Edible Landscaping

December Q & A

Question: So I took the challenge and grew celeriac in my North Carolina garden this year. The plants produced well, but I'm running out of recipes and things to do with them. Also, can I store them in winter?

Answer: Good for you for trying a new vegetable. These knobby roots have a great celery flavor and I use them in a variety of ways in my kitchen. Certainly you can steam them or use them in soups, but I like to roast them with other fall vegetables such as carrots and potatoes. Another way I use them is shredded raw in salads with apples. The color and flavor of the celeriac blends well with sweet flavor of apples. To prevent the raw celeriac flesh from turning brown when shredded, sprinkle it with lemon juice.

Once you find a few recipes you like, you can serve them over the holidays. To keep your celeriac as fresh as possible, cover the roots in the garden with a 6-inch thick layer of hay or straw. Harvest as you need them and recover the crop. In your climate they should last well into winter. You can also harvest the roots and store them in a cool, dark location as you would other root crops, such as carrots.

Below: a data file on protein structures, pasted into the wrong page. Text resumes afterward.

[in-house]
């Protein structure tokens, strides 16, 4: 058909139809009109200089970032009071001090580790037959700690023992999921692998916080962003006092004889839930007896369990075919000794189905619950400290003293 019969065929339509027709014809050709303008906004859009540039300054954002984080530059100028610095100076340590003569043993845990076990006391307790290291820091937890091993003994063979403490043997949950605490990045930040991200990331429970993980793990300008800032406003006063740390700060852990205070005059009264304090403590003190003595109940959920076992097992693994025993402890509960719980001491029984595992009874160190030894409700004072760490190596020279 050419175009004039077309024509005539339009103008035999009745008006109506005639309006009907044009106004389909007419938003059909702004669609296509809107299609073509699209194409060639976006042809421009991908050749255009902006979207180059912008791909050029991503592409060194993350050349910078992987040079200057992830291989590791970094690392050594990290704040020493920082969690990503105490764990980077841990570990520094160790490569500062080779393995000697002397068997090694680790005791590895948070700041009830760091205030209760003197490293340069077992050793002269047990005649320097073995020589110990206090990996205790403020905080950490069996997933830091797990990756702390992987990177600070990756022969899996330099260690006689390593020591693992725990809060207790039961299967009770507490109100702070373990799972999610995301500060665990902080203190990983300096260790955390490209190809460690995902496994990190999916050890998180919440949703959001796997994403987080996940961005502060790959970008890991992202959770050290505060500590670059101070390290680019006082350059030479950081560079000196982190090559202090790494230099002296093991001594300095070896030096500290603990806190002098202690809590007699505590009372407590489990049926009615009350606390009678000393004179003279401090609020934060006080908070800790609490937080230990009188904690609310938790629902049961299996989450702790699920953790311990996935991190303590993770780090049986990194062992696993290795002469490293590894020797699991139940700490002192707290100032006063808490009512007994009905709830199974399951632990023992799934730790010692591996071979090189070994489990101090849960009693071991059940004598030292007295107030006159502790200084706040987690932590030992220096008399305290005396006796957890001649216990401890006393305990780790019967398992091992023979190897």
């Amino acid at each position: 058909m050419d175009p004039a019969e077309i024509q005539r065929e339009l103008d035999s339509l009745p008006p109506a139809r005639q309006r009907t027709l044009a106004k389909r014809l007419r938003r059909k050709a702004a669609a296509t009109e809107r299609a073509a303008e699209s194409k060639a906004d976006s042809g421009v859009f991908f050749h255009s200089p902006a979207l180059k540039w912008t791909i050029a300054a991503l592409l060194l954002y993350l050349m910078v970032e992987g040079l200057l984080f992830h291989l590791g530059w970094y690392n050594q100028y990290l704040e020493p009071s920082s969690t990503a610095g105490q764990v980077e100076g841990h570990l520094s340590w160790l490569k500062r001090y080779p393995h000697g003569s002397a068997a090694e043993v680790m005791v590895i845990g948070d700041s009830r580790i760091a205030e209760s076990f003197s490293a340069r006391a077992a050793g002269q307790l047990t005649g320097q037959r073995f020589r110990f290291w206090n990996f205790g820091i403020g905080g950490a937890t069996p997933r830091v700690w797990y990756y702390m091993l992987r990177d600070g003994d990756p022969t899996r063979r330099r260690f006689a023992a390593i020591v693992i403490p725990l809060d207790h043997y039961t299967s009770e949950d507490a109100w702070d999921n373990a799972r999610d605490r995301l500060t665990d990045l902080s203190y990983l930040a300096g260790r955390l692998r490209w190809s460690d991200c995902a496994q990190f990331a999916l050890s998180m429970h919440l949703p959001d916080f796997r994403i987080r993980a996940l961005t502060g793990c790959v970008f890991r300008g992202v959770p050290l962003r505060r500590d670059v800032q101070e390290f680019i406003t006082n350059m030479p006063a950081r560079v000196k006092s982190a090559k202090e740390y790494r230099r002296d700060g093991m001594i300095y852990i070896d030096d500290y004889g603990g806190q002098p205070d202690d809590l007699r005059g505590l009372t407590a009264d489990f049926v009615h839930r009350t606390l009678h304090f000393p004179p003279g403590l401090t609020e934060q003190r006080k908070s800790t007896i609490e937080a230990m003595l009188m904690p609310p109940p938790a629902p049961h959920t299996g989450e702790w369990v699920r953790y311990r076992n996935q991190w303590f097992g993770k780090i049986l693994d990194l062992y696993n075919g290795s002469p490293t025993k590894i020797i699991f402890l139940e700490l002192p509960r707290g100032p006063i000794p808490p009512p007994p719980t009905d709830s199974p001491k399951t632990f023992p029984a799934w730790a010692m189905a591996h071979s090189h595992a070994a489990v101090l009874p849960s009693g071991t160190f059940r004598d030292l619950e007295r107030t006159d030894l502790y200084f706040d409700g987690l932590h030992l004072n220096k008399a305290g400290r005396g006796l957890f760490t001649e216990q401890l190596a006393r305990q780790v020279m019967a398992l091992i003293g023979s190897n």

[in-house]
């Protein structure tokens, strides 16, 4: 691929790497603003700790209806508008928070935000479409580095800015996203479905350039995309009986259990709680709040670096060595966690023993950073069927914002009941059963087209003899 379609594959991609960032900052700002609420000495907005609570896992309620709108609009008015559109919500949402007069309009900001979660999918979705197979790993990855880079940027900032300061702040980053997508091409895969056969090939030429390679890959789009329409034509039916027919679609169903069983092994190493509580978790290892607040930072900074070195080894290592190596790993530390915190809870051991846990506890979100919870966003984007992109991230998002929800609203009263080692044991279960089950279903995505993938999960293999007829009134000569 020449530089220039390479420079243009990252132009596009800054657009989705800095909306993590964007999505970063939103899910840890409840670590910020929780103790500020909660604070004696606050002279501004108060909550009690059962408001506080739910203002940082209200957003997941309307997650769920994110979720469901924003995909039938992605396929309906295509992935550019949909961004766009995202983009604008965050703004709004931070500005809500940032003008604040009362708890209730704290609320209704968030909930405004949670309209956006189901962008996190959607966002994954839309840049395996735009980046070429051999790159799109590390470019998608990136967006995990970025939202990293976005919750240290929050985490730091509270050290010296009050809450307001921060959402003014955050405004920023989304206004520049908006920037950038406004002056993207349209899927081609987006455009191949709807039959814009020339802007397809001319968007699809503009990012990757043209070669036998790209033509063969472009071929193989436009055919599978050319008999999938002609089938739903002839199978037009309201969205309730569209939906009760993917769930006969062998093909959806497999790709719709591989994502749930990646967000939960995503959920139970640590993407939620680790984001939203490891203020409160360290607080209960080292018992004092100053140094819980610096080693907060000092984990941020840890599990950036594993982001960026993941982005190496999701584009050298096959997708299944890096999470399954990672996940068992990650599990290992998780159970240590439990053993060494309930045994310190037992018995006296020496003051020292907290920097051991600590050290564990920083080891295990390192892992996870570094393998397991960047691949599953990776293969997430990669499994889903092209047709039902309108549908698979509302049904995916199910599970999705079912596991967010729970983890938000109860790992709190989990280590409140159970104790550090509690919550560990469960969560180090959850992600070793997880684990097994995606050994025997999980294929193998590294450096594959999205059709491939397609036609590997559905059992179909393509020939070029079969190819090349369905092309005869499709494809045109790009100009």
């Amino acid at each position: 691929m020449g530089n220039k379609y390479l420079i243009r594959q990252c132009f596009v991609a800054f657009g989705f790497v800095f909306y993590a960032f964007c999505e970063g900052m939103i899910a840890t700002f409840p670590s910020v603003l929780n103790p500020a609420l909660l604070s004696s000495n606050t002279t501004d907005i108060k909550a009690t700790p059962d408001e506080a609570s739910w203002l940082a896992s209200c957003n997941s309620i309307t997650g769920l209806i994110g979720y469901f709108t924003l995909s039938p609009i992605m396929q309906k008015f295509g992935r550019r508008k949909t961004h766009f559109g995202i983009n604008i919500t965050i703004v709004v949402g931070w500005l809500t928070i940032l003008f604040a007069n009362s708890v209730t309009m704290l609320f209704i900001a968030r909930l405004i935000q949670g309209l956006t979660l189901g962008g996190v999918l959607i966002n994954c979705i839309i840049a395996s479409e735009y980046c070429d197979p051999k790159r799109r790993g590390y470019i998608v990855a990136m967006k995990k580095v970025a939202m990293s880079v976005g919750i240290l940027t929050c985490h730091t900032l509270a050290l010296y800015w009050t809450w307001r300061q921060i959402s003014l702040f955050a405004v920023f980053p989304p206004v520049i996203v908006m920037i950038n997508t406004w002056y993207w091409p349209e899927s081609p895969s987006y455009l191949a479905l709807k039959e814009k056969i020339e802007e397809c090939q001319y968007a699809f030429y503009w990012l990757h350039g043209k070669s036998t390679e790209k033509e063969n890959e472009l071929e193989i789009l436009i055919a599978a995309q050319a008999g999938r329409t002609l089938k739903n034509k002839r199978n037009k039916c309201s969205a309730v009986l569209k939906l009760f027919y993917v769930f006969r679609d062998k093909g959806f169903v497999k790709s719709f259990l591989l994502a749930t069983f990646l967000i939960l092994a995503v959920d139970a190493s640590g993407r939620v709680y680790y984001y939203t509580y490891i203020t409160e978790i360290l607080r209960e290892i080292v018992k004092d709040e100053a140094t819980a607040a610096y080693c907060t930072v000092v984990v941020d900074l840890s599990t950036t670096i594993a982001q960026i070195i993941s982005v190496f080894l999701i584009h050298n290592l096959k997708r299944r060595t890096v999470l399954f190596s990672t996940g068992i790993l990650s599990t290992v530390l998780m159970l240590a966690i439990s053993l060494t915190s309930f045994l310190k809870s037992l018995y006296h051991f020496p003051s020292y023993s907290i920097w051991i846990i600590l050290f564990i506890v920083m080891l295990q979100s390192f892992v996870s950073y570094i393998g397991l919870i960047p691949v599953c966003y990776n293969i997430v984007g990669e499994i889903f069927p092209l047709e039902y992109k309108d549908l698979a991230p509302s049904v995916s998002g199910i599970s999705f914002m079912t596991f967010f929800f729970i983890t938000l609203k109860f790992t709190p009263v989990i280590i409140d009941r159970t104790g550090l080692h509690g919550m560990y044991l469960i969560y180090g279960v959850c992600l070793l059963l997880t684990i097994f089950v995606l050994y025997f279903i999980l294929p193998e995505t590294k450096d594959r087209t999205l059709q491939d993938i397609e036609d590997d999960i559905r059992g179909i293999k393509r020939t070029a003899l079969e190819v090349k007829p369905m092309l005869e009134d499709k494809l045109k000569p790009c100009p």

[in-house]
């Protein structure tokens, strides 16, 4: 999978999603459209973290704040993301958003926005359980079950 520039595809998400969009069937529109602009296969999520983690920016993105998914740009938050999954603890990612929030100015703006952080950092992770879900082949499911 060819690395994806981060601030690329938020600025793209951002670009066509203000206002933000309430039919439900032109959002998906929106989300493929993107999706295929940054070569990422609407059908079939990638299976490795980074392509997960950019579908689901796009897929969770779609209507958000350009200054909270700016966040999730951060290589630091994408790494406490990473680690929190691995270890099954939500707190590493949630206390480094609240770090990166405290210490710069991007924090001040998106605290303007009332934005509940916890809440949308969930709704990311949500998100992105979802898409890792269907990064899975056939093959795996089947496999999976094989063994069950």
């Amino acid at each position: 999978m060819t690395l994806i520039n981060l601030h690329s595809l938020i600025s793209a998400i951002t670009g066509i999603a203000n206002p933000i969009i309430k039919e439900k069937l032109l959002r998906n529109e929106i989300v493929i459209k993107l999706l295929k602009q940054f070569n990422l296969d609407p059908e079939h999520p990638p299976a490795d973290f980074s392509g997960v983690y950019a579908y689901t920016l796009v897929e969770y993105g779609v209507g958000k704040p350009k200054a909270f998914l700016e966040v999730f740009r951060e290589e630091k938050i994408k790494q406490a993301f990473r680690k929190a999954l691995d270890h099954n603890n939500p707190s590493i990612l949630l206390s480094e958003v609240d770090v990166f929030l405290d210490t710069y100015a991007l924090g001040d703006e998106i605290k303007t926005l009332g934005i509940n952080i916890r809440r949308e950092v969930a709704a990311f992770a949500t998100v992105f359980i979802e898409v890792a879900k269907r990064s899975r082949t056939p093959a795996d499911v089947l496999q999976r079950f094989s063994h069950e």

Question: I've enjoyed my purple sage plant for a few years now in my New Mexico garden, but the leaves keep getting smaller and smaller each year. What should I do?

Answer: Your sage may need a little fertilizer boost or rejuvenation pruning. Next spring give your plant a haircut. Cut it back significantly, removing up to one-third of the old growth. Once new growth starts, give the plant a dose of fish emulsion fertilizer and mulch it with compost. This should stimulate new leaf and stem growth and hopefully larger leaves.

If this still doesn't force the sage plant to produce larger leaves, consider getting a new plant or taking cuttings from the old one. Take 4- to 6-inch long cuttings in spring, dip the cut ends in rooting hormone powder, and place the cuttings in a plastic pot filled with moistened potting soil in a shady, warm location. They should root in a few weeks. Keep the new plants well watered until established, and once you get some new growth, start harvesting for cooking.

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